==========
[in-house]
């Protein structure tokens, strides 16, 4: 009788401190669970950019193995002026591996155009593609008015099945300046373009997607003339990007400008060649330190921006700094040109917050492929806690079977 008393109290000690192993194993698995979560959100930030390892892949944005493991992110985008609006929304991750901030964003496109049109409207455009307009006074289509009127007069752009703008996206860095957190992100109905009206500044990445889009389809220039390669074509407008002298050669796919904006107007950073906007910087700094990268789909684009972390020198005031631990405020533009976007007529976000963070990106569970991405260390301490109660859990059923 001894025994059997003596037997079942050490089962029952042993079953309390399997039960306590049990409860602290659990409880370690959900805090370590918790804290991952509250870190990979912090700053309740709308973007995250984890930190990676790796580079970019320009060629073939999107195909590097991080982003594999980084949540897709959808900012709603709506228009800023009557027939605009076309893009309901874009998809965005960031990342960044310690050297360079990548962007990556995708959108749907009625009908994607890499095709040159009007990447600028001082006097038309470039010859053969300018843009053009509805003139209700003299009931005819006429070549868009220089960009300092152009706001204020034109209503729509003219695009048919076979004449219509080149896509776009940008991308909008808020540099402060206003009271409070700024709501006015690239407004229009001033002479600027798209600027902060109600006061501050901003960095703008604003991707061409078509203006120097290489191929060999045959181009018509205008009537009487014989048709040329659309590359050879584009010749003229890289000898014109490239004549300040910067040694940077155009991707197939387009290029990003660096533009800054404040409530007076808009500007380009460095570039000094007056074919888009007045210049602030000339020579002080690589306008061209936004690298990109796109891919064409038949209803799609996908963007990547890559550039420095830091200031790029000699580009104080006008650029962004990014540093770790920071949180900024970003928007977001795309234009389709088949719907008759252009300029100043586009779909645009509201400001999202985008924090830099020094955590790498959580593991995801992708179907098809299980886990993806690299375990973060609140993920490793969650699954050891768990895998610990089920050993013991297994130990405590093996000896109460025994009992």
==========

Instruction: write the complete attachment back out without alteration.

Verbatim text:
[in-house]
């Protein structure tokens, strides 16, 4: 009788401190669970950019193995002026591996155009593609008015099945300046373009997607003339990007400008060649330190921006700094040109917050492929806690079977 008393109290000690192993194993698995979560959100930030390892892949944005493991992110985008609006929304991750901030964003496109049109409207455009307009006074289509009127007069752009703008996206860095957190992100109905009206500044990445889009389809220039390669074509407008002298050669796919904006107007950073906007910087700094990268789909684009972390020198005031631990405020533009976007007529976000963070990106569970991405260390301490109660859990059923 001894025994059997003596037997079942050490089962029952042993079953309390399997039960306590049990409860602290659990409880370690959900805090370590918790804290991952509250870190990979912090700053309740709308973007995250984890930190990676790796580079970019320009060629073939999107195909590097991080982003594999980084949540897709959808900012709603709506228009800023009557027939605009076309893009309901874009998809965005960031990342960044310690050297360079990548962007990556995708959108749907009625009908994607890499095709040159009007990447600028001082006097038309470039010859053969300018843009053009509805003139209700003299009931005819006429070549868009220089960009300092152009706001204020034109209503729509003219695009048919076979004449219509080149896509776009940008991308909008808020540099402060206003009271409070700024709501006015690239407004229009001033002479600027798209600027902060109600006061501050901003960095703008604003991707061409078509203006120097290489191929060999045959181009018509205008009537009487014989048709040329659309590359050879584009010749003229890289000898014109490239004549300040910067040694940077155009991707197939387009290029990003660096533009800054404040409530007076808009500007380009460095570039000094007056074919888009007045210049602030000339020579002080690589306008061209936004690298990109796109891919064409038949209803799609996908963007990547890559550039420095830091200031790029000699580009104080006008650029962004990014540093770790920071949180900024970003928007977001795309234009389709088949719907008759252009300029100043586009779909645009509201400001999202985008924090830099020094955590790498959580593991995801992708179907098809299980886990993806690299375990973060609140993920490793969650699954050891768990895998610990089920050993013991297994130990405590093996000896109460025994009992």